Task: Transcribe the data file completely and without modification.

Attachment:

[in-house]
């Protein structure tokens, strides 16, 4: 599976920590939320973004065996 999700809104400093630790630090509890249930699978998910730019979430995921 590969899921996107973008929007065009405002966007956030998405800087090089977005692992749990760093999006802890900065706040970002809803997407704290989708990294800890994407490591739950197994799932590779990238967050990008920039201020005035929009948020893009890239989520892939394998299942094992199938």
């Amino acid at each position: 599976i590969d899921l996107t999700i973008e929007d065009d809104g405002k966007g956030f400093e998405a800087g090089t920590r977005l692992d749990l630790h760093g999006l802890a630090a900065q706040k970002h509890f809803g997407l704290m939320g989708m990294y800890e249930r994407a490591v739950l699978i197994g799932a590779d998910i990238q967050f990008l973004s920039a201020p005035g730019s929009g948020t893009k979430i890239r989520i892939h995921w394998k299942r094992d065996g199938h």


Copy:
[in-house]
């Protein structure tokens, strides 16, 4: 599976920590939320973004065996 999700809104400093630790630090509890249930699978998910730019979430995921 590969899921996107973008929007065009405002966007956030998405800087090089977005692992749990760093999006802890900065706040970002809803997407704290989708990294800890994407490591739950197994799932590779990238967050990008920039201020005035929009948020893009890239989520892939394998299942094992199938």
């Amino acid at each position: 599976i590969d899921l996107t999700i973008e929007d065009d809104g405002k966007g956030f400093e998405a800087g090089t920590r977005l692992d749990l630790h760093g999006l802890a630090a900065q706040k970002h509890f809803g997407l704290m939320g989708m990294y800890e249930r994407a490591v739950l699978i197994g799932a590779d998910i990238q967050f990008l973004s920039a201020p005035g730019s929009g948020t893009k979430i890239r989520i892939h995921w394998k299942r094992d065996g199938h």